On the day-to day, being a diabetic doesn't bother me so much perhaps because I was so young when I was diagnosed. I know nothing different. But I work in a family business with my father who is also a T1. After 36 years he has no complications. He is an extremely active man. He's also on the go. Despite him having diabetes, he's healthy as horse, stubborn like a mule. In my mind's eye, he is one of the smartest people I know; He is one of the strongest people I know (both mentally & physically) even at age 68. He's simply a rock.
This past Friday one of the secretaries called up to me and just said, "Jane your dad". At that I jumped up and saw my dad lending against the door frame, eyes closed with the office refrigerator wide open, staff food on the floor, and a bottle of some sort in his hand. He obviously needed help. So I told him to give me the bottle and I could see he was trying hard to release it but just couldn't. As his glucose dropped his testosterone increased and he became angry. He threw his arms up (I caught the bottle) and he walked like a one year child new to his feet to his desk. Plop. Now he's thrashing his legs, swinging his arms and speaking in tongue. He's body and mind were not insync. He was mad. Just mad and angry. He didn't want to lose control. He looked like he was fighting off some sort demon. "Dad you need to calm down", I spoke very sternly. "Dad you need to let me help you." After many attempts and as staff members were running to safety (even I had a hand on the back door handle), he finally settled. His heart looked like it was going to jump right out his chest. His breathing was labored. His black t-shirt soaked with sweat. In a quick minute I injected him with glucagon which stirred him up again. He stood up but his arm was caught in the chair so he thrashed the chair around then fell to the ground. Once his arms was released, he stopped. He was quiet for a moment. "Dad open you mouth". Very compliant he opened his mouth as if I just pused a button. I squirted honey into the side of his mouth. He didn't like that much but now he was tired. He didn't have the energy to move. He laid there on the dirty office floor in a fetal position. Sticking his tongue out in disgust. I gave him a spoonful of frozen concentrated orange juice (can you tell my office is prepared), which he seemed to enjoy. He laid quietly for a few minutes. Then said, "blueberry juice". "Blueberry juice", I asked? "Blueberry", he confirmed. I shook my head and put a smirk on my face because I knew he was coming to. "Dad can we get you to sit up?" "Ok." I expected him just to sit up from the fetal position but no he got up on his feet and sat in his chair. Still having no energy, he lend his head on the back of the chair, eyes closed and asked for some juice again. He got orange juice. Still lacking the coordination to put hand to mouth I poured the orange juice down slowly. At this point, staff knew the excitement was over and started getting back to business. My uncle walks in and immediately knew the situation. "He's he ok?" "Did you give his juice?" I rolled my eyes, shook my head and let out a big breath of relief. My dad began to talk regular business with my uncle and things began to normalize.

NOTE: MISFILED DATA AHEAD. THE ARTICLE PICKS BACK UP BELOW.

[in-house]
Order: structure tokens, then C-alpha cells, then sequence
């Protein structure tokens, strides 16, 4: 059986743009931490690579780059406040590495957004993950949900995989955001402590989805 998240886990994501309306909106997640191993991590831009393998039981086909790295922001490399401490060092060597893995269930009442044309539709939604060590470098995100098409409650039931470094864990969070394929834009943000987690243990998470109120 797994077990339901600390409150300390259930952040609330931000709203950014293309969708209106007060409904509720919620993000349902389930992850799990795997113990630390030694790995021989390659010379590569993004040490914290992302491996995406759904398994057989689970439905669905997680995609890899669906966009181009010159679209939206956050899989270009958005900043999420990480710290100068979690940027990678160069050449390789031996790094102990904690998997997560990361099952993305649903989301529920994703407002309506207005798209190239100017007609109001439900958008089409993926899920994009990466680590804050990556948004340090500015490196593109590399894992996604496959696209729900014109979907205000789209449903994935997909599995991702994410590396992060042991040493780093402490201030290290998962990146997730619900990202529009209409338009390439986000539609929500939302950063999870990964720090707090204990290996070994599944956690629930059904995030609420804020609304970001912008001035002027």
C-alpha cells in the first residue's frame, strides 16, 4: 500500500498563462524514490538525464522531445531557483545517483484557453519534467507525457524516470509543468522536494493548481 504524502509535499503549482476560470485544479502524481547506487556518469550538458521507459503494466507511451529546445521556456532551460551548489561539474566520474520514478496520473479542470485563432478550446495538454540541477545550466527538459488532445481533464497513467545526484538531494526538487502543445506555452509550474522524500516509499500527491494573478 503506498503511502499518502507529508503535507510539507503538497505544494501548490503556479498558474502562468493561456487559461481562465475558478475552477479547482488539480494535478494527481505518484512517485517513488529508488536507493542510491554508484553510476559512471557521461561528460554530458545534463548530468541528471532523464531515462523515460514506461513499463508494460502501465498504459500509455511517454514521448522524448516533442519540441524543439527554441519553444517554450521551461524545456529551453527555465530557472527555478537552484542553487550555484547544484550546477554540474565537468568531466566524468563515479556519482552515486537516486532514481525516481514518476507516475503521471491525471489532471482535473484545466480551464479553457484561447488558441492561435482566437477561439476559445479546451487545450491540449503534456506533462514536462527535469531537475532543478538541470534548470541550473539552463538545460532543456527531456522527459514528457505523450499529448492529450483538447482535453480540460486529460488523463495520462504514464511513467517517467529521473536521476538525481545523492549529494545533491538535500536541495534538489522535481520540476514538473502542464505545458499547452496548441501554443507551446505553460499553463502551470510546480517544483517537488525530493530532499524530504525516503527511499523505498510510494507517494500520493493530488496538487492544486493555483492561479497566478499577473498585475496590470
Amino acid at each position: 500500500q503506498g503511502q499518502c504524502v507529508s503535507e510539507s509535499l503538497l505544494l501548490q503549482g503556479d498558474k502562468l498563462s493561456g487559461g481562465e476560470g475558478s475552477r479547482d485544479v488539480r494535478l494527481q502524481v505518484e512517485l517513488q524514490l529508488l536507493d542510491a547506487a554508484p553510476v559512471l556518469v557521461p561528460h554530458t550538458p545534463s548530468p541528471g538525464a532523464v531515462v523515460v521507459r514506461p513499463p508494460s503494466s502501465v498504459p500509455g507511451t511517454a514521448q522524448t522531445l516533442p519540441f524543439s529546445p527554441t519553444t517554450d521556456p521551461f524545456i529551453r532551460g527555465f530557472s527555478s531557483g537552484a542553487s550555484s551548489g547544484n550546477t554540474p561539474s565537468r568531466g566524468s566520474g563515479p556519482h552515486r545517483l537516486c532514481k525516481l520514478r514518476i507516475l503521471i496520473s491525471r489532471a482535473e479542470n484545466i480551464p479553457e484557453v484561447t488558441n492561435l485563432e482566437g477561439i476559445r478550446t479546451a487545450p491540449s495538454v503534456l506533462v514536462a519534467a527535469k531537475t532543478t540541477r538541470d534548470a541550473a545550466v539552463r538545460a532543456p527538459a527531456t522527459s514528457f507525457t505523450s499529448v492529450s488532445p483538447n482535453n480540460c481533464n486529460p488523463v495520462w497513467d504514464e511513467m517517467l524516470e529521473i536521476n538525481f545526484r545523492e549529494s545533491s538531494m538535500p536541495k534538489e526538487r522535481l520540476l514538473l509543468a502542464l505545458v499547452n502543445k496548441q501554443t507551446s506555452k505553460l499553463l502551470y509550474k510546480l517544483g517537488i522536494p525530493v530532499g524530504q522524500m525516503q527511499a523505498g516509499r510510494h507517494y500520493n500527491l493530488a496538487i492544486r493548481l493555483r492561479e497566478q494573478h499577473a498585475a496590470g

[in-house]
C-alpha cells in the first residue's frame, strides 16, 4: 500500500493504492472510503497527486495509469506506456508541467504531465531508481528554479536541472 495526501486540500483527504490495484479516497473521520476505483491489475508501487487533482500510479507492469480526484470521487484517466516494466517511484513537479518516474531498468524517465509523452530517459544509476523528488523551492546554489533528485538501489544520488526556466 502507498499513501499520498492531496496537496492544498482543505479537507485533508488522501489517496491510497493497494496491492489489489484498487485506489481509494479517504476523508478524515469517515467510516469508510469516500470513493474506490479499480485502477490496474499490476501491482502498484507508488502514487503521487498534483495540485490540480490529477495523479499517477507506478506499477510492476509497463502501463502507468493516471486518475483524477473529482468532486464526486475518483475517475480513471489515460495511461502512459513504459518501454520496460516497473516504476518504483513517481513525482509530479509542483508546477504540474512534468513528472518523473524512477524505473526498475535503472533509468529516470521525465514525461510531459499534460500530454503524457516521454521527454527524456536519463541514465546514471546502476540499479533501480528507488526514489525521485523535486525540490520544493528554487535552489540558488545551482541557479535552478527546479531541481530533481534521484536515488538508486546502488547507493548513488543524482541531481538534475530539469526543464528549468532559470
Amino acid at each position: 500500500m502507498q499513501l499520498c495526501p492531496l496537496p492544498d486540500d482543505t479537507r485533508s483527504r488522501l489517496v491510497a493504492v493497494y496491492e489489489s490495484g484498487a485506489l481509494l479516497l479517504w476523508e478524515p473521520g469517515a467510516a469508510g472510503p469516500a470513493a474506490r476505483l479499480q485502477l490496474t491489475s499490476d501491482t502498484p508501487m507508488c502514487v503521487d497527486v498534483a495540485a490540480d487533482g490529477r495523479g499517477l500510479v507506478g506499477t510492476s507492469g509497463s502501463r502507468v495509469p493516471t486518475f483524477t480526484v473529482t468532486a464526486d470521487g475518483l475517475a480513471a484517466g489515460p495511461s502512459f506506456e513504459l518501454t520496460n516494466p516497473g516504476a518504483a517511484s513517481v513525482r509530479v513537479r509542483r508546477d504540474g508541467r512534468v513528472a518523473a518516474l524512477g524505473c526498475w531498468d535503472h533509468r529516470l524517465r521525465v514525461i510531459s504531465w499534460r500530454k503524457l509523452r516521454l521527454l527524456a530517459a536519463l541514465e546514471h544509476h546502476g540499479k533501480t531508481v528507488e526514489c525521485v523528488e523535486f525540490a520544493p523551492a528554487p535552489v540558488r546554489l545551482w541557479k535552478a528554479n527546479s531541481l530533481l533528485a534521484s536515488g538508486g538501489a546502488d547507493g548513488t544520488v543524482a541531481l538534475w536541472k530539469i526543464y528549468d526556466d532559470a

So what happened? Apparently in his a.m. rush he accidently gave himself his dose of long acting insulin using short acting insulin. He picked up the wrong vial and was in such a rush didn't even realize. 15 units of humalog instead of lantus. After 36 years, this rock proves to be human. He made an honest mistake that could have killed him. I thank the lord that he decided to stop by the office to see if he had any phone messages instead of going directly to the job site like he normally does. (He spent the rest of the day at the office.)
So the injections, the blood testing, the restrictive diet - you can throw it all at me. It doesn't bother me so much. Watching my father go through a hypoglycemic event like this makes me hate diabetes with a passion. 36 years with no complications and one low blood sugar could have killed him.